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How family offices manage their clients’ investments

They sometimes work with legacy managers, but establishing a broader, family-level strategy is their goal

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They say that if you’ve seen one family office, you’ve seen one family office. Each has its own unique characteristics.

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Well, the same holds true for how those firms manage and grow their clients’ assets, says Wayne Kozun, chief investment officer at Forthlane Partners, a multi-family office in Toronto.

Kozun says his firm takes an integrated or blended approach. They would rather handle investing responsibilities directly, but they also will adapt to clients’ preferences. Clients may be happy with their current public equity manager, he says, “but they may say, ‘I’m happy keeping manager A and B to run my global public equities portfolio, but I want you guys to help me do private equity and outsource the CIO.’

“We will help them think about how the different pieces fit together.”

Because of their level of wealth, family office clients have likely developed a higher capacity for investing or have been helped by a “council” made up of family members and other experts.

But some clients turn to a family office because something “isn’t working as well as it could,” or they have an unmet need, says Brent Barrie, family office director at First Affiliated Integrated Family Wealth Management, a multi-family office whose chief executive officer, Chris Clarke, is the author of True Family Wealth: Love, Money and an Inspired Life.

Taking the broad view

Barrie, who’s based in Halifax, says most families have existing relationships with investment managers when they meet with First Affiliated, which has locations in Atlantic Canada and Ontario.

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“Usually it’s not our objective to disrupt any of those relationships, particularly a relationship that’s already working well,” Barrie says. But clients rarely have an overall family-level investment strategy, he says.

We aim to help clients create an investment portfolio that’s similar to one of the large Canadian pension plans.

Wayne Kozun, Forthlane Partners

“While we don’t say, ‘Here are a couple of managers and you [should] use these people,’ we will help them review any portfolio managers they’re working with … and help them identify any potential portfolio managers who may be a good fit.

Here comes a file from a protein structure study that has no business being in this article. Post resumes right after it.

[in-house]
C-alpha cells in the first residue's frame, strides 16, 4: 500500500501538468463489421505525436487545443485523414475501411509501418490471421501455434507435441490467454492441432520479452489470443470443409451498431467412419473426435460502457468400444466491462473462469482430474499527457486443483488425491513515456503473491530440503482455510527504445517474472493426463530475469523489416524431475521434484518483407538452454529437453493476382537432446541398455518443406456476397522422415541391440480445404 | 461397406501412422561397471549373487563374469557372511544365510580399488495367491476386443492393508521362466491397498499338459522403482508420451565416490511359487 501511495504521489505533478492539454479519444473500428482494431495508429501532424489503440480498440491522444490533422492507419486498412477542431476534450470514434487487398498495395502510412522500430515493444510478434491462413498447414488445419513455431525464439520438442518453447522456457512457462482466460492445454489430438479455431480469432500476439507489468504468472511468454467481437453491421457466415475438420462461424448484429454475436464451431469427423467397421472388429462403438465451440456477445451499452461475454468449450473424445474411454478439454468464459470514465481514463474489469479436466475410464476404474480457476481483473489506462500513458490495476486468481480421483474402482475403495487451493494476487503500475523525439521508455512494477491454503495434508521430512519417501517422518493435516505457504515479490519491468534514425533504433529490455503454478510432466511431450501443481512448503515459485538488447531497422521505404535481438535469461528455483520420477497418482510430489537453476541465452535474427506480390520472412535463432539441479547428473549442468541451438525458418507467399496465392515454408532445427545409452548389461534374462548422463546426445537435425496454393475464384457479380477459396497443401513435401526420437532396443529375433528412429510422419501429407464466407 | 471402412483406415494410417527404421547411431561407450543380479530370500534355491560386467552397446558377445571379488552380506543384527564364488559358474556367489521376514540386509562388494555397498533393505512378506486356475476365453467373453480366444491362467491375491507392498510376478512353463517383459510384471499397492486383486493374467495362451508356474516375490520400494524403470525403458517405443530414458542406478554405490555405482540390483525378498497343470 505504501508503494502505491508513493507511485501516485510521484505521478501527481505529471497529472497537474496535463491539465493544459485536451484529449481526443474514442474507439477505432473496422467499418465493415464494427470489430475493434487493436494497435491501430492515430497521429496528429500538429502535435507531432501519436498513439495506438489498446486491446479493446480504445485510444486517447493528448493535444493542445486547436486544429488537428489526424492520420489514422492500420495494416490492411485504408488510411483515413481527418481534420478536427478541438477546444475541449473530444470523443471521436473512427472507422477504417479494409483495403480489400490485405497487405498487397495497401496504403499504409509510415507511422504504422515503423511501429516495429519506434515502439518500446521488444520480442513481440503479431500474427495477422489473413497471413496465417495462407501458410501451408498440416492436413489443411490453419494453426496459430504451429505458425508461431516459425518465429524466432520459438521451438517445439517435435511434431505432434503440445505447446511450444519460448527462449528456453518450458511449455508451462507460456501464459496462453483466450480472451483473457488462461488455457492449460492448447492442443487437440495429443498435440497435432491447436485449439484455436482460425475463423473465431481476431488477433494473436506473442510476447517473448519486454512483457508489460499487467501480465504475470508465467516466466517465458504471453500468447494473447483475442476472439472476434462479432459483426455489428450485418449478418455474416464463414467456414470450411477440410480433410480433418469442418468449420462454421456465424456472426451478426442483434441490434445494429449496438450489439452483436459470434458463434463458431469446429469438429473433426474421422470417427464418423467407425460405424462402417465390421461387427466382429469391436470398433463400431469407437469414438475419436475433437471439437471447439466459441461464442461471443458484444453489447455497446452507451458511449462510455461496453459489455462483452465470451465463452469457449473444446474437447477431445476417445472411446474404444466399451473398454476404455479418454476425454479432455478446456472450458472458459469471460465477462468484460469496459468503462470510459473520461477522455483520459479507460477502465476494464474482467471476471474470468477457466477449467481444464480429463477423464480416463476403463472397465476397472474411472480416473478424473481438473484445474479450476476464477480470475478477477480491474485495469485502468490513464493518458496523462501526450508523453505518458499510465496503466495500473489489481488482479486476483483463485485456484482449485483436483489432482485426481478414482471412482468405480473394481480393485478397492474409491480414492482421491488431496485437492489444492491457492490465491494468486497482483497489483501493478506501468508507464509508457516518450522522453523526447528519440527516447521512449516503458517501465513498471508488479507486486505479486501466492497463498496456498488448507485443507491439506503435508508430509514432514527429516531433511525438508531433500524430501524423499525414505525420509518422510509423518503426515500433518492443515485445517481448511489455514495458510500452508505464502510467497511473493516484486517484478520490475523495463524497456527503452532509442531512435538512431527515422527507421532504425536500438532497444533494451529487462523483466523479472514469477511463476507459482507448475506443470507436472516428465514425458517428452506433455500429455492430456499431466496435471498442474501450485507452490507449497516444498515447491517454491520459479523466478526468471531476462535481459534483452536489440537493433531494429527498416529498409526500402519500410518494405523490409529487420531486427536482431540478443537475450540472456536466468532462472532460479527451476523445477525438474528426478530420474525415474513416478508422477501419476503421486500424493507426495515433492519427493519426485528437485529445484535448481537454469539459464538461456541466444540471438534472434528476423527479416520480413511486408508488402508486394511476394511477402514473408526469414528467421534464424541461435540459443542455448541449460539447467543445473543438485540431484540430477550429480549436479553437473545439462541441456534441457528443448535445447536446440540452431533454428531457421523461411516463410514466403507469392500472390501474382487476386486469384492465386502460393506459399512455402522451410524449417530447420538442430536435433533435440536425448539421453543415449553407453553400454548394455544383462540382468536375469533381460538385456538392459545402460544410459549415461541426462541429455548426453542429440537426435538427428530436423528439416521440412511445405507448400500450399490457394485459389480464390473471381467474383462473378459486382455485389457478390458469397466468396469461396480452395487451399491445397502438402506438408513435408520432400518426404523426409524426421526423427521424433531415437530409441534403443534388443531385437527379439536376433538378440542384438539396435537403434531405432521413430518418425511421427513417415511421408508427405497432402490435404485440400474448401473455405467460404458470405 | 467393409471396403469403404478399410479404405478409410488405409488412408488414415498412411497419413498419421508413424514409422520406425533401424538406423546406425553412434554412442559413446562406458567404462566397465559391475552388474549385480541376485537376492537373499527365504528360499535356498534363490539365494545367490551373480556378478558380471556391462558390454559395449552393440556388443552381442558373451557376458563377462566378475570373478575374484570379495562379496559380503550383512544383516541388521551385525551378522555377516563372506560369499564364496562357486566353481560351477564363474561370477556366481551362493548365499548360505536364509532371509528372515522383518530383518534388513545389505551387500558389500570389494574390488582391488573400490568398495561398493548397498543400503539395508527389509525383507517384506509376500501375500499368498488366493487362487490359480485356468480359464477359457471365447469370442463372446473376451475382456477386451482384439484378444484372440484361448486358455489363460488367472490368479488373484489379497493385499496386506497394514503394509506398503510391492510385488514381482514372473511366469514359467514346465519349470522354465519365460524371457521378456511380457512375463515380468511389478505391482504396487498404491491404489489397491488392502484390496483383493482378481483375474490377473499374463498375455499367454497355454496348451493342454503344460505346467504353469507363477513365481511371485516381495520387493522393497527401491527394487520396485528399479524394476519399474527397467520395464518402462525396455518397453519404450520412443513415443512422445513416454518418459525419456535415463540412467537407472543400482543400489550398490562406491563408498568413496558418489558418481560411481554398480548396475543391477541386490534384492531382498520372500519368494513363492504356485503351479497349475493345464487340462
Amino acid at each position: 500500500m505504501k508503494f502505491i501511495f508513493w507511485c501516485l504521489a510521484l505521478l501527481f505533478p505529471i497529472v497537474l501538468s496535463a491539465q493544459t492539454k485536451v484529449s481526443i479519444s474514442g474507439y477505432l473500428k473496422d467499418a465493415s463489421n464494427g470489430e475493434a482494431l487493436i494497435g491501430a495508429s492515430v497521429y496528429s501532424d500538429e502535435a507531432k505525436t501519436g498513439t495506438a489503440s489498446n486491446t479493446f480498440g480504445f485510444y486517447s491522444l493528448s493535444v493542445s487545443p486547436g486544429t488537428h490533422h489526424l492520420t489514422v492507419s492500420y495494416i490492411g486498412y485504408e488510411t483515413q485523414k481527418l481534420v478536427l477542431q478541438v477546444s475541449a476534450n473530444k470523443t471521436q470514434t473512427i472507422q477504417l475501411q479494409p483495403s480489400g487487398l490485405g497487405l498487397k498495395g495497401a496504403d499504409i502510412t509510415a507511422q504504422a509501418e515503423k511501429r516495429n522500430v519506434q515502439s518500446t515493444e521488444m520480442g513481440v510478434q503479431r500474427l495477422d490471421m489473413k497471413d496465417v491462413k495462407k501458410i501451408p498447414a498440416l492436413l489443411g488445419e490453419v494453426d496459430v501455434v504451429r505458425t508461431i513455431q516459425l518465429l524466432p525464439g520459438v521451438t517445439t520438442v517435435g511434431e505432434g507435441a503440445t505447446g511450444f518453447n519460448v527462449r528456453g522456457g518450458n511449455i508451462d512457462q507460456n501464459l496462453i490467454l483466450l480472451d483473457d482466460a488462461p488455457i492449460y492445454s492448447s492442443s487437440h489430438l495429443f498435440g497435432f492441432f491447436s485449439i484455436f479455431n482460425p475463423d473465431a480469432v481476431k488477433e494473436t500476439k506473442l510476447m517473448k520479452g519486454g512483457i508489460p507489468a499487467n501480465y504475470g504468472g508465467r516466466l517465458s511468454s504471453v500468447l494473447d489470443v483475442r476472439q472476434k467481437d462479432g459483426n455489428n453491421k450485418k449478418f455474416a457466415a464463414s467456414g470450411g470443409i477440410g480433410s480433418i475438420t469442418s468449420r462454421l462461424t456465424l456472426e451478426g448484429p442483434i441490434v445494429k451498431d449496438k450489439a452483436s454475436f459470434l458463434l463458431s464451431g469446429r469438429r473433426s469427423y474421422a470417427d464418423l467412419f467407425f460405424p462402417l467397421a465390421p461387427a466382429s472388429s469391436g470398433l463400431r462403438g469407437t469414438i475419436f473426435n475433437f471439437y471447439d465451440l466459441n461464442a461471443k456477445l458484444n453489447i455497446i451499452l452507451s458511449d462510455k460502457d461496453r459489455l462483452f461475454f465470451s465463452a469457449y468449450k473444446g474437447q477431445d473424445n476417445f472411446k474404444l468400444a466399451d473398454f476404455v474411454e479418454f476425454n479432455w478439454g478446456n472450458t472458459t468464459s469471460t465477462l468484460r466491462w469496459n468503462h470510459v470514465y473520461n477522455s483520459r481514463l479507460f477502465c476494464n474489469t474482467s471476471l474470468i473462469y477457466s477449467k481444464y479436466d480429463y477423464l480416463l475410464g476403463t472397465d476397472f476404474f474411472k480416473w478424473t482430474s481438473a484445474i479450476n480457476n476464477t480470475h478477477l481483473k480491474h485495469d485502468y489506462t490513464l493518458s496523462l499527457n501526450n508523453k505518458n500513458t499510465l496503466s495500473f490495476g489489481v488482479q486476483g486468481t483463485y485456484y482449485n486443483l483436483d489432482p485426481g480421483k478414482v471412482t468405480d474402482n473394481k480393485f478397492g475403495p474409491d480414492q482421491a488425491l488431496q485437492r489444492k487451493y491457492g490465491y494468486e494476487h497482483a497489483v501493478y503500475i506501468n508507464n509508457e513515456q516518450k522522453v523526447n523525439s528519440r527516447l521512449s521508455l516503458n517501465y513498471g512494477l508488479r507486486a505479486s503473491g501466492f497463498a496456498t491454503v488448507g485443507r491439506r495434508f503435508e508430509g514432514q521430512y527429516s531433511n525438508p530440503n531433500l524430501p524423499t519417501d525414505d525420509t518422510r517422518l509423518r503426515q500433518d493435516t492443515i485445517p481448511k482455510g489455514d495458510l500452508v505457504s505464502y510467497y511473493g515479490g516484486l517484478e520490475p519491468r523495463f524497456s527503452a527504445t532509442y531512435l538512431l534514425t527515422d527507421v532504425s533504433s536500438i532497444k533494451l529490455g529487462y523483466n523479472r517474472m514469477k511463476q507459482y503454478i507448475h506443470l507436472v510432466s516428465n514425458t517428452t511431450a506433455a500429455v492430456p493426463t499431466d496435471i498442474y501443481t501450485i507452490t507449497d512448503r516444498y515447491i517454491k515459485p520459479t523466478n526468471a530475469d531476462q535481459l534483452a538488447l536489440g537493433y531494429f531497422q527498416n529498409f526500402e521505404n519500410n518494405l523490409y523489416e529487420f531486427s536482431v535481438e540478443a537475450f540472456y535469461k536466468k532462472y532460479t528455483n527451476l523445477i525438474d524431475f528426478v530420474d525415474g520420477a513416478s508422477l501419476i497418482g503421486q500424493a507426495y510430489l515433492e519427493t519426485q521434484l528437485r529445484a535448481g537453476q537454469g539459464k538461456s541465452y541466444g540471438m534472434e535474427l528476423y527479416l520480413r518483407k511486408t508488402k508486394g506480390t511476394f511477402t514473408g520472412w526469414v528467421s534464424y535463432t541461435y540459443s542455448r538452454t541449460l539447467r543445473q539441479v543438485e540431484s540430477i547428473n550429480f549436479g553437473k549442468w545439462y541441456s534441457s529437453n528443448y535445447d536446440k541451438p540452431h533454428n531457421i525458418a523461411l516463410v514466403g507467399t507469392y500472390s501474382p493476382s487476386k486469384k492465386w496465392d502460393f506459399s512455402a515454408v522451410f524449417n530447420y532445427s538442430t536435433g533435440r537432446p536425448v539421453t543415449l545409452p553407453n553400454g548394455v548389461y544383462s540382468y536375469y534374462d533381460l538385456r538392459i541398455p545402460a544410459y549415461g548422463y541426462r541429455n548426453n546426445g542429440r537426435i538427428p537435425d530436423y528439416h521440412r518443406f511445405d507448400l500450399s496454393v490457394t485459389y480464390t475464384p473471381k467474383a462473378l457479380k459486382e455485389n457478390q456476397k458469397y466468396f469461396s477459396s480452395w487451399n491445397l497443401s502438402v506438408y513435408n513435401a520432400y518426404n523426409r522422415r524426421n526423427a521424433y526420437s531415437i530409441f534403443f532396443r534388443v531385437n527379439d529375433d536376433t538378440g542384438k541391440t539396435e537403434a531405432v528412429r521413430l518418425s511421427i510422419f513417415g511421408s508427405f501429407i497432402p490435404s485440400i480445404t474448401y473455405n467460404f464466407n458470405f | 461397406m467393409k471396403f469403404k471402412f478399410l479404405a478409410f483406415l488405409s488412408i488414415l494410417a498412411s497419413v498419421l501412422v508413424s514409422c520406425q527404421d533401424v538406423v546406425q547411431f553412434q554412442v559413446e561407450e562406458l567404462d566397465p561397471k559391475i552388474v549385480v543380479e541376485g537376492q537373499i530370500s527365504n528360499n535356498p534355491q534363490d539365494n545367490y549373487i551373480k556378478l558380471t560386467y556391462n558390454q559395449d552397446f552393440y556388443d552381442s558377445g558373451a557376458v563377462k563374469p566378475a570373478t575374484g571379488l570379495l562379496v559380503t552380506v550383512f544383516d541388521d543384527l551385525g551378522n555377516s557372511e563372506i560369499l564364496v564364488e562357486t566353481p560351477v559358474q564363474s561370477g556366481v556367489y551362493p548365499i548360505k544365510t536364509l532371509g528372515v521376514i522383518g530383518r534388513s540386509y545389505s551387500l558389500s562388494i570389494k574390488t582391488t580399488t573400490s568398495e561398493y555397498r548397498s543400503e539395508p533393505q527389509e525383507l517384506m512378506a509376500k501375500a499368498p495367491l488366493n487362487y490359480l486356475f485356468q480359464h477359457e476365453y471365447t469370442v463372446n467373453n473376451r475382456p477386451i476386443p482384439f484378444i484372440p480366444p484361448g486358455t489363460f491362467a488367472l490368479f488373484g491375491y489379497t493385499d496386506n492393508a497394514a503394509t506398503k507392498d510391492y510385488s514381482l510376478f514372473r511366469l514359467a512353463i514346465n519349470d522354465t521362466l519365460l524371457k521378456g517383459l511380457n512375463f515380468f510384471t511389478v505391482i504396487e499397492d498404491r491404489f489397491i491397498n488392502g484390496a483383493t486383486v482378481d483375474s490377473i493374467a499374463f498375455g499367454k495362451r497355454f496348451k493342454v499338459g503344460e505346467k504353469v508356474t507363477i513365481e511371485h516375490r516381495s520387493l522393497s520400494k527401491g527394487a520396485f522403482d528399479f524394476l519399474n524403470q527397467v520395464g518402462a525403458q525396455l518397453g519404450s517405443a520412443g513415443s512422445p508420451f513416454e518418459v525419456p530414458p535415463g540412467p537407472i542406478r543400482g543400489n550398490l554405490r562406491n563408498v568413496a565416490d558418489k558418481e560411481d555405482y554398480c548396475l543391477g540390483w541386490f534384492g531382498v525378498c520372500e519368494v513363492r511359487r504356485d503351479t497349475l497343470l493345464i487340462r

“What we are helping families do … is not to buy stock or bond A or B, but rather to select a manager for the clients’ small Canadian equities, or to manage their European equities.”

Using the pension-plan approach

At Victoria-based Burkett Asset Management Ltd., which established its family office in 2014, the investing approach has evolved, says founder and portfolio manager Kevin Burkett. His father, Chuck Burkett, serves as its chair.

“At the start, we entirely used outside managers,” Kevin Burkett says. “We were inheriting outside managers with new clients and were outsourcing parts of the investment management. As we grew, it became clear that managing their investments directly benefited clients with increased flexibility, tax optimization and cost savings.”

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Often, says Kozun at Forthlane, a lawyer or accountant acts as a sort of head of the family but “may not necessarily be well suited to be picking global investment managers, so we look for the best investment managers and investments on a global scale.

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“We aim to help clients create an investment portfolio that’s similar to one of the large Canadian pension plans, some of the best if not the best institutional investors globally,” says Kozun, who spent 22 years at the Ontario Teachers’ Pension Plan and helped found Forthlane in 2018.

“In a family office portfolio, we offer more exposure to alternatives, things like private equity and venture capital, and other fund structures like hedge funds,” he says.
First Affiliated forms investment strategies for its clients based on their needs, goals and values, Barrie says.

“The ‘needs’ part is understanding the client’s cash flows,” to support their current and future lifestyles. “Most of the families we work with also have goals for supporting either their family or the community at large [philanthropically, for instance], or both. The final step of the process is understanding their values.”

Mitigating taxes

Barrie relates the case of a couple who wanted to devote part of their assets to a charitable foundation, with all their adult children involved in making spending decisions. At family meetings, they shared their priorities in an effort to form an investment strategy for the foundation and how its money would be spent.

Family offices use varied strategies to help mitigate clients’ tax bills.

For instance, Kozun says, there’s “buy and hold,” which means taking on stocks for the long term to defer capital gains and other taxes. This allows money that would have been spent on taxes to be used for other things, including more investments.

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Burkett says working one on one with ultra-wealthy individuals has made it easier to keep fees in check and “manage portfolios around the desired tax outcomes.”

As an example, he cites the advantages of investing in certain asset classes using passive (indexed) approaches, particularly in large-cap U.S. stocks.

“We can do things like, in particular with U.S. large-cap allocation, be indexed and save considerable fees, but then take an active stock-picking approach in parts of markets where outperformance can more easily be obtained, with the overall objective of maximizing performance and minimizing costs.”

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